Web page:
User currently offlineAither From South Korea, joined Oct 2004, 858 posts, RR: 0
Reply 15, posted (7 years 6 months 3 days 6 hours ago) and read 2918 times:

As USXguy mentioned you can spend weeks working on Excel spreadsheets only. It can be very exhausting and also frustrating when you see others doing meetings etc. and being paid more than you are, and having all the credits because they are the ones performing the final presentation.

By chance i like playing with numbers, it's like playing Sudoku the whole day !
Database hide key information you have to identify, evaluate, see how it interacts with other information etc. quite fascinating.

A very important aspect of the job is also to be able to create his own tools. That means to have some software programing knowledge (often in Excel or Access, sometime more professional software). This is very important.

On a side note it is difficult to work with consultants, marketing guys or top management : for them things have to be "black or white" but reality is often grey... yet you have to provide materials they can use.

[Edited 2007-03-24 01:40:39]


Never trust the obvious
User currently offlinePacifica From Canada, joined May 2006, 149 posts, RR: 0
Reply 16, posted (7 years 6 months 3 days 5 hours ago) and read 2891 times:

Cornish,

Could you go into a little more detail about what it's like to be an aviation consultant?

Consulting is easily something that both interests me, and I could realistically see myself doing as a career. And what better type than aviation consulting?  Smile But honestly, if you could get into more detail of maybe just your average day, etc (I know you can't reveal the 'true' details), that'd be great as I'm seriously considering going into a field like this and I'd be happy to know more about it. Also I was wondering, what major consulting firms are there that deal with aviation?


User currently offlineCornish From United Kingdom, joined Feb 2005, 8187 posts, RR: 54
Reply 17, posted (7 years 6 months 19 hours ago) and read 2714 times:

Quoting Pacifica (Reply 16):
if you could get into more detail of maybe just your average day, etc (I know you can't reveal the 'true' details), that'd be great

Well as I'm waiting for someone to call me back, and I'm drinking my cuppa I'll give you a quick run down on today (as even when I'm busy I lack the discipline to drag myself completely off here....  Wink ).

Today I've already been phoning my ex-employers due to needing reference letters from regarding a bid we made for a project in a developing nation advising on how to improve the country's Civil Aviation sector. (for this particular job they are requesting proof of employment for every former employer on our CVs).

In a while I'll get back to some work we are doing for a LCC business plan for a client.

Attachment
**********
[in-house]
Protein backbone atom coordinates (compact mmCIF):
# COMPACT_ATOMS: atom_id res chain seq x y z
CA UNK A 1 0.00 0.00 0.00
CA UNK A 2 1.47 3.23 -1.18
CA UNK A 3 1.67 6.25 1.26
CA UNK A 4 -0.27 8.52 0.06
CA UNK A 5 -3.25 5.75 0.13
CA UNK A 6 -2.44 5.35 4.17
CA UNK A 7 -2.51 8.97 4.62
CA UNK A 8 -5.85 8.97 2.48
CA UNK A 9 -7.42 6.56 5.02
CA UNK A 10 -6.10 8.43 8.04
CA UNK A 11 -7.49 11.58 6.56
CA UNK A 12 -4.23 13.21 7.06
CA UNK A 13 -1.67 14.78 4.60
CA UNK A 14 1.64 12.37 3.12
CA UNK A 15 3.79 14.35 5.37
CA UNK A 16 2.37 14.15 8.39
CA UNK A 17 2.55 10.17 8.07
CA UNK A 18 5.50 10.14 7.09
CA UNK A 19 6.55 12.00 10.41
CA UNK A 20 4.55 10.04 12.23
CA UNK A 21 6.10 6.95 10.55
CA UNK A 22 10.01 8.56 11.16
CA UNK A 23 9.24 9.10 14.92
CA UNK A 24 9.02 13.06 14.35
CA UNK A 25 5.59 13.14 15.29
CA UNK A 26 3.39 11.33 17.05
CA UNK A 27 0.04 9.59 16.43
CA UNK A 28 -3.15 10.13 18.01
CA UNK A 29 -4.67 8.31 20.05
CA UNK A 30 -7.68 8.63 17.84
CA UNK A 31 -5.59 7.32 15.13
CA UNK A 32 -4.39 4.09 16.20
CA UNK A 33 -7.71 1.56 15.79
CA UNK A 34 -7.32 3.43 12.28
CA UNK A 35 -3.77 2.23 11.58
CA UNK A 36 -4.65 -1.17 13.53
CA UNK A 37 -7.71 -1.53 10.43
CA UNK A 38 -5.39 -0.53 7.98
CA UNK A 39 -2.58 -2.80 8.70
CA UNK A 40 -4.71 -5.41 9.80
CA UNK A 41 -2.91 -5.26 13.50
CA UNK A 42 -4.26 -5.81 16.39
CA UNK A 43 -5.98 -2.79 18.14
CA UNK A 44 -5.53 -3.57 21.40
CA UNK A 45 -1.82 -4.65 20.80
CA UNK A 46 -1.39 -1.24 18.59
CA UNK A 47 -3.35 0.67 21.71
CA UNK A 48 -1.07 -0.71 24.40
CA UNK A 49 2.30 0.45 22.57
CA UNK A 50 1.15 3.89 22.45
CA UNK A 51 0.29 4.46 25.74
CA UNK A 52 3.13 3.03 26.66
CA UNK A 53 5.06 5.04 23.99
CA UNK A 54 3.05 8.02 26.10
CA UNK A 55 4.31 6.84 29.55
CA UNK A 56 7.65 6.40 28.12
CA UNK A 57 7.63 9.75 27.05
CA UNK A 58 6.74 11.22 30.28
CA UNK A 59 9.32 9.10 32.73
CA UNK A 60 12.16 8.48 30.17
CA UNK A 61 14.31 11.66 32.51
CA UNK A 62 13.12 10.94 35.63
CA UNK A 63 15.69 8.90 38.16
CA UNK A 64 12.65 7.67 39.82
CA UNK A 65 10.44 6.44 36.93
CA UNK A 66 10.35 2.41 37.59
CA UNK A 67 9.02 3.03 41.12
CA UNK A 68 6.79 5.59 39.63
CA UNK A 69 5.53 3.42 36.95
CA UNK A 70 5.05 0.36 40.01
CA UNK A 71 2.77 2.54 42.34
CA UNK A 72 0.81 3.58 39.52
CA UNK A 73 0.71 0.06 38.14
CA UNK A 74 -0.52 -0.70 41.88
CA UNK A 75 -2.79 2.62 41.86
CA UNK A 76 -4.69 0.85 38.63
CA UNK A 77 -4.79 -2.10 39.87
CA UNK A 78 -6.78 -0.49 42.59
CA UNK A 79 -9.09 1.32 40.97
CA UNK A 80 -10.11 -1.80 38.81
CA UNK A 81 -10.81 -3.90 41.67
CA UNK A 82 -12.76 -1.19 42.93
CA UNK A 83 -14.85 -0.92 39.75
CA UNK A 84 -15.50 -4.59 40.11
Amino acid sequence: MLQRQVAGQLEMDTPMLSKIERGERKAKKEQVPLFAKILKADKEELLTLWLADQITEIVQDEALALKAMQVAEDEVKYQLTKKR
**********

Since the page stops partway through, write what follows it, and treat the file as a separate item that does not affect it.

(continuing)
This afternoon I'll have a long conference call regarding a bid we have submitted for a project that would be masterplanning for a number of airports in a country. My role would be on the forecasting side of things.

And then last thing today will see another conference call with a bank regarding their investment in a European airport. We are acting as advisors to the bank.

In between all that I'm doing some work on a UK airport as and when i can fit it in, and some advisory work for a Far Eastern governemnt on best practice in the area of civil aviation regulation.

Consultancy work is never ever the same - last month my list of projects were very different. It also means that some days are quiet and i catch up on all my admin - but by and large we are doing well enough as a company to keep my workload nice and full right through the year  Smile

I wish i could be more specific, but of course I can't - especially with bids.

Hope that gives you an idea though Pacifica.



Just when I thought I could see light at the end of the tunnel, it was some B*****d with a torch bringing me more work
User currently offlinePacifica From Canada, joined May 2006, 149 posts, RR: 0
Reply 18, posted (7 years 6 months 4 hours ago) and read 2542 times:

Thanks! I know it's hard to give details with all the confidentiality agreements, but that was a pretty good breakdown of the different things one would do as a consultant.  Smile I'm still considering what to go into as a career, but this is definitely one of the possibilities (though, does anybody know any good schools in Canada for a degree in Air Transport Management or the like?)

User currently offlineEmirates029 From United Kingdom, joined Mar 2007, 179 posts, RR: 0
Reply 19, posted (7 years 6 months 3 hours ago) and read 2493 times:

I'd definitely be interested in a career path like airline/aviation consultancy or analyst. Do you guys have any tips or suggestions? Do employers prefer hiring people with a certain degree, or from a certain uni, or anything like that?

[Edited 2007-03-27 03:54:48]